Last night after many weeks of indecisiveness, I finally purchased a new backcountry sleeping bag.  My first backcountry bag was purchased in 2001 and has lasted me all this time, which I find incredible!  I did pay about $210 for the original bags. They are Jack Wolfskins and are super light. i think they were about 2lbs and were rated -5 but don’t quote me on that as I got them a very long time ago and they have long since been discontinued.

Until a few years ago, the bags were holding up well.  I went on a backcountry trip for a Wilderness rescue course at Frontenac Provincial Park in May and found out from some long time backcountry experts that sleeping bags loose their temperature rating after time. I am that person that gets really really cold at night and can never seem to get warm and as of late, backcountry camping has not been as enjoyable due to me freezing in my bags! HAHA!  Finding out the bags loose their rating would explain a lot of my discomfort.  Even though backcountry sleeping bags are very expensive, I now know from experience that they can last many many years so the investment is definitely worth it. It was just what to pick that I was having a hard time with!!

In early June  after not being awarded the job of #woodsexplorer I was watching a video from one of the successful candidates @mageewalker who was posting at the time, about sleeping bags and how to choose one. (post on June 2nd on the Wood Canada Facebook page).   It seems Magee gets very cold at night like I do and to overcome this, she suggested getting a bag that has a much colder temperature rating than what is required.  At that point I decided that was what I needed to do as well, but with no backcountry trips planned, I decided to hold off.

A few weeks ago, a friend contacted me asking if I would take her backcountry camping and teach her the ropes. I was thrilled and of course, said yes. We picked a date and shortly we will be heading off to explore Killarney Provincial Park, my first time there and I am beyond excited!

Our trip planned is not a long crazy trip with lots of portages, just a canoe trip where we will be staying on the lake we enter in to. I don’t want to scare off my new camping friend and thought this would be the best way to get started with her experience and teach her the in’s and out’s of backcountry camping.  I definitely prefer to paddle into a site, over backpacking in, and generally book trips doing so.  Therefore, this meant that weight of the bag wasn’t a huge issue when picking one out, so that was to be kept in mind.  I also still had the lighter bags to use if I wanted to do so, so a heavy bag wouldn’t be a big issue if I ended up buying one.

I contacted my favourite person for gear, Jamie the owner of Outdoors Oriented in St. Catharines, ON and he recommended two bags to me and the .  One is rated -1 and one is rated -9.  They are both similar in price but the bag with the lower temperature rating was also a pound heavier and when backcountry camping, that can be a big deal… if you’re hiking in, which I generally don’t do.

After a great deal of indecisiveness, i finally chose the @marmot Trestle 15 women’s bag rated for -9 and headed home with it last night.  Still very unsure of my decision, as the bag weighs over 4lbs and is much bigger than my previous bags, or the Trestle 30 I was debating to get, I decided to test it out and see how warm it actually was.  With Jamies’ advice, I cranked up my air conditioning last night to 66 degrees, 18 degrees celsius and put the new sleeping bag on top of my bed and slept in it.  I was toasty warm but didn’t sweat or get overheated at all.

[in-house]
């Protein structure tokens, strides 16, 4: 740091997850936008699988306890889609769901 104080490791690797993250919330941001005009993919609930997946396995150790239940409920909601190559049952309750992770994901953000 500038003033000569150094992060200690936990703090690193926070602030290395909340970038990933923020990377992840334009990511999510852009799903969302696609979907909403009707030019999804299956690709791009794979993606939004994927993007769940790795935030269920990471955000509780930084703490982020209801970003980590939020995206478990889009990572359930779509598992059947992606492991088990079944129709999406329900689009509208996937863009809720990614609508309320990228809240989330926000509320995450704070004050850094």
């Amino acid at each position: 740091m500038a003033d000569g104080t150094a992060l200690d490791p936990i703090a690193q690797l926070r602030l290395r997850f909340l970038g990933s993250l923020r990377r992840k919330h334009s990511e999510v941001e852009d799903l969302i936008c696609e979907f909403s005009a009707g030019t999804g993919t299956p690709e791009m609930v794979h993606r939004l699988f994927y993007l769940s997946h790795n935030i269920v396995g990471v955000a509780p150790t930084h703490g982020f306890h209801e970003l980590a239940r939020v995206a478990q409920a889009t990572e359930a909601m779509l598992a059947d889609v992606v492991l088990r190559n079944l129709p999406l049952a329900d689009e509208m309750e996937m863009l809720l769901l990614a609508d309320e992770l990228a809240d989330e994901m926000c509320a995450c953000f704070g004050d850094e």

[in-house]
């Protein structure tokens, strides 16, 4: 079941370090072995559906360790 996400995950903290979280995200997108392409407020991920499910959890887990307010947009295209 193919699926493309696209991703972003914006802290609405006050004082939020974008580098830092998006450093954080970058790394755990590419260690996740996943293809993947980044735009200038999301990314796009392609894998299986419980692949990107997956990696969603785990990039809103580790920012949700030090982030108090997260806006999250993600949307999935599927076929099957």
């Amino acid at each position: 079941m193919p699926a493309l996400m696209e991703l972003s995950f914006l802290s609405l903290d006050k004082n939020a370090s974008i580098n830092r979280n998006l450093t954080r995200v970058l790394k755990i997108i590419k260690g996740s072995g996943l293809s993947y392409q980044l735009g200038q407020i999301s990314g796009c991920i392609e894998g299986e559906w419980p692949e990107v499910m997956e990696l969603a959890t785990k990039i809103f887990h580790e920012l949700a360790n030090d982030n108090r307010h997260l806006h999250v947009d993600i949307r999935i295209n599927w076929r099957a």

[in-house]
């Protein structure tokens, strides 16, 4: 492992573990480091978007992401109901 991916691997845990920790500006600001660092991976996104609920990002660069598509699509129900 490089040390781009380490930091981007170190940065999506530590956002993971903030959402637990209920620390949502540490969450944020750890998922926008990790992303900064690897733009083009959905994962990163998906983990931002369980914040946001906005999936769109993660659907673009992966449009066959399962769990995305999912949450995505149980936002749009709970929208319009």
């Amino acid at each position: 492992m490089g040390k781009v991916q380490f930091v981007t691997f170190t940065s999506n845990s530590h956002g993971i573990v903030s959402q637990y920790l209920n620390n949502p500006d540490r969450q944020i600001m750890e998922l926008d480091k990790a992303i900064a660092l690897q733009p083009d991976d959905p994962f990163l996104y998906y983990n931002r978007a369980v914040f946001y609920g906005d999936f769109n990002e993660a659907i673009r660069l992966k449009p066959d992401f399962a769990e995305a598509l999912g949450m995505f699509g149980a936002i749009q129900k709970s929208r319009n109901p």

Over Canada Day weekend the highest  temperature overnight we had was 14 degrees celsius and I went to bed wearing pants and tights under them, a toque and mitts and was barely comfortable, so figuring I would probably be wearing a bit more camping, but the temperature would most likely be lower than the 18 that my house was currently at, I decided this was indeed the bag for me, although a few people advised against it and thought it’d be too warm for me.

Making choices like these when buying gear, HAS to be your own. People can say all they like and give you as much advice as they want to , but in the end, it comes down to you, in that tent alone, in the cold and being able to tolerate the temperatures yourself, getting a good rest so you can carry on with your tripping the next day and enjoy your time outdoors and not be worried about being cold or not being able to sleep and being exhausted.  This is a very important lesson I’ve learned in this process and I wanted to make sure to share it with others.  Sometimes, you have to go against what others think and when they say, “you are going to sweat your a@% off in that bag”, you just have to do what’s best for you!  This bag is perfect for me and I can not wait to test it out in Killarney, now that I know I won’t sweat my a@% off! I will always choose being too hot over being too cold!

For more information on the Marmot Trestle 15 bag or any others, please visit and talk to any of their wonderful staff who can assist you in making the right choice for you, as they did for me!  They will guide you and give you the information you need to choose what is best for you, not tell you what to do, as everyone is different and has different needs! Thanks also to @mageewalker for her great advice on how to choose a bag that’s right for you!

Hope you enjoyed my blog post and it helped you in some way!

Happy Hiking!

Camper Christina

my new @marmot sleeping bag!

my new @marmot sleeping bag!


my new marmot bag in it's sack

my new marmot bag in it’s sack

the bag compresses to get even smaller for travelling by pulling the straps as shown

the bag compresses to get even smaller for travelling by pulling the straps as shown

All the important deets!

All the important deets!